Top of the News: Washington state’s budget deficit has grown to $2.6 billion, showcasing yet another factor that will keep the national economy in at best a slow recovery, if not an ongoing slump.
State and local government cuts don’t just take away many needed government services, they also throw potentially millions more into the ranks of the unemployed and hurt private companies as contracts are eliminated. Ethan Pollack of the Economic Policy Institute looks at the consequences, explaining that while the stimulus has helped, it hasn’t gone far enough to ease this drag on the economy.
All totaled, states face a $357 billion budget gap for the two years beginning in 2010. Local governments must contend with another $80 billion. Those in the worst shape, according to the Pew Center for the States, are California, Arizona, Rhode Island, Michigan, Oregon, Nevada and Florida. California, Michigan and Nevada also have unemployment above 12 percent (the other big jobless victim is South Carolina).
Pollack estimates that each dollar of spending cuts by state and local governments causes $1.41 in lost economic activity. Meanwhile, hard times raise the demand for government services. And America continues to fall behind on investment in infrastructure, education and research, a poisonous gift that will keep on giving in the big reset.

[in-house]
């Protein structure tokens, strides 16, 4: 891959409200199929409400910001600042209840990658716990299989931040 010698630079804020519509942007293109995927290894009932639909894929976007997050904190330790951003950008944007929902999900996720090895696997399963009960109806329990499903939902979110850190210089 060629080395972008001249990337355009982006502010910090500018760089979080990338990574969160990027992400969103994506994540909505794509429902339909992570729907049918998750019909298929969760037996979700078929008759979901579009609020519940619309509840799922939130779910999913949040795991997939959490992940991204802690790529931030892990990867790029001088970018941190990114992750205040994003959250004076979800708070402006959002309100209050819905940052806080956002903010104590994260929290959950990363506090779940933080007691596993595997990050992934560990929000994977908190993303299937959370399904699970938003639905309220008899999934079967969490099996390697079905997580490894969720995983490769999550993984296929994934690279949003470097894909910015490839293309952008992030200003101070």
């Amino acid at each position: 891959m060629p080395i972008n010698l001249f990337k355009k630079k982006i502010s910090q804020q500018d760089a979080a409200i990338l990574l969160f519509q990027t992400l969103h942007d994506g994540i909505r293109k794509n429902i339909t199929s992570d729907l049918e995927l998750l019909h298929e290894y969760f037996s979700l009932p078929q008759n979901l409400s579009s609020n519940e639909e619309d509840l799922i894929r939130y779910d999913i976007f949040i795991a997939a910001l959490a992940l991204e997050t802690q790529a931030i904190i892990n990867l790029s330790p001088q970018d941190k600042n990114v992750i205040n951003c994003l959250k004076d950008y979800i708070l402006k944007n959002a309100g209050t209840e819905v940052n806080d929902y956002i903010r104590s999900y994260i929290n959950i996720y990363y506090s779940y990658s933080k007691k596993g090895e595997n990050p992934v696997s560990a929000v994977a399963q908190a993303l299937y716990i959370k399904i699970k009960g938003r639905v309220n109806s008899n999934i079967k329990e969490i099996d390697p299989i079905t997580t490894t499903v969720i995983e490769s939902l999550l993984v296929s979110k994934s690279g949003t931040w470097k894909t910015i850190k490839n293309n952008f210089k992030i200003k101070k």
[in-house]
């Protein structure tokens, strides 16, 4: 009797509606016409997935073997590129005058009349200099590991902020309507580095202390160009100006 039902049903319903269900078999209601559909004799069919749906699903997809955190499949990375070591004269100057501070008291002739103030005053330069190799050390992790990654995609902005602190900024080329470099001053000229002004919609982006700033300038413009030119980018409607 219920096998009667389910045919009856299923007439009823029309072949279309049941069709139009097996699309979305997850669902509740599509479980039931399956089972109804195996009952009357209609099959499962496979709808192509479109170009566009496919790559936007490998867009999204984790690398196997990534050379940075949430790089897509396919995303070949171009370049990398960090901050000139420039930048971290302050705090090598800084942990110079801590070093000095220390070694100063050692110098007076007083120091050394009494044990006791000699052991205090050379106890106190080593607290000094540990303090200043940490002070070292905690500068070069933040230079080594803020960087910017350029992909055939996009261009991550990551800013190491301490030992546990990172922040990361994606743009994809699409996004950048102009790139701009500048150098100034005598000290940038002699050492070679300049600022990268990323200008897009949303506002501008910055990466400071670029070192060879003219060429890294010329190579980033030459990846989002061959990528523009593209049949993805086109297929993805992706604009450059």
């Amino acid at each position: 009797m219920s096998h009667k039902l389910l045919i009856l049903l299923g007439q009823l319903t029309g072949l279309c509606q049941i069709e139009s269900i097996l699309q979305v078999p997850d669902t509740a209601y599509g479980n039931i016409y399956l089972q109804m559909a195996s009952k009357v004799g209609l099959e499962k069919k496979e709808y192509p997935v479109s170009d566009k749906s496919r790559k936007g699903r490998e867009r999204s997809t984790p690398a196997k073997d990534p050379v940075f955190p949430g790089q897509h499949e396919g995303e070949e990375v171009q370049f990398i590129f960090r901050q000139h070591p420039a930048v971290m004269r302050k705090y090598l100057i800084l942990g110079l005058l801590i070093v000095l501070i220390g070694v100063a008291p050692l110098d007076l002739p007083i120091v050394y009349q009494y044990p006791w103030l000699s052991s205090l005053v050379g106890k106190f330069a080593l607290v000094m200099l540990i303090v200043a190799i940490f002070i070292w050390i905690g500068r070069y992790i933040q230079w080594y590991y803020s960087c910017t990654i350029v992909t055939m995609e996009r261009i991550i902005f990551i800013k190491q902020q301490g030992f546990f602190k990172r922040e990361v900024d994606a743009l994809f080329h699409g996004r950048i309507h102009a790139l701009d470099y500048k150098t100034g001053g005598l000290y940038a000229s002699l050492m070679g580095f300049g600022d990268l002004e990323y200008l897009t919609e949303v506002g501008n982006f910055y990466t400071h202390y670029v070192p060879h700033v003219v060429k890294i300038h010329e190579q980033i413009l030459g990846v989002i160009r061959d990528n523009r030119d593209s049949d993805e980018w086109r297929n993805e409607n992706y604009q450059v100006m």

Batting clean-up: The Economist has an interesting round-up of the top R&D spenders among corporations. Microsoft comes in second. But most of the biggies are automakers. All that money and we’re still using internal combustion engines.
Too late to make Wednesday’s jobs Q&A was this question: “Although Seattle is a nice place to live, businesses and jobs have been fleeing from Seattle to the ‘suburbs’, such as Bellevue. What advice would you give to the newly elected mayor and city council on how to establish a business friendly environment for job growth?”
I haven’t seen data to support the assertion of jobs and businesses “fleeing.” We have a much more vibrant center city than most American metros. Even so, the incoming administration had better make job and company retention a priority. It’s hard to compete against the suburbs if a company most wants a cheap “greenfield” site. So Seattle needs to compete on quality of life, transit accessibility, convenience, the critical mass of a vibrant core — and, yes, take a hard look at regulations, fees, etc. It also must keep a diversity of businesses, meaning being responsive to the small, gritty companies that aren’t sexy but provide productive heft to the local economy.
It’s in the interests of the metro area to have both city and suburbs prosper. So we need to grow the regional pie rather than fighting over slices. And we’d better move fast to retrofit the ‘burbs for more transit and trains. The higher-energy future will arrive before we know it.
Today’s Econ Haiku:
Join in the bonus pile-on
“Hey, more gold for us”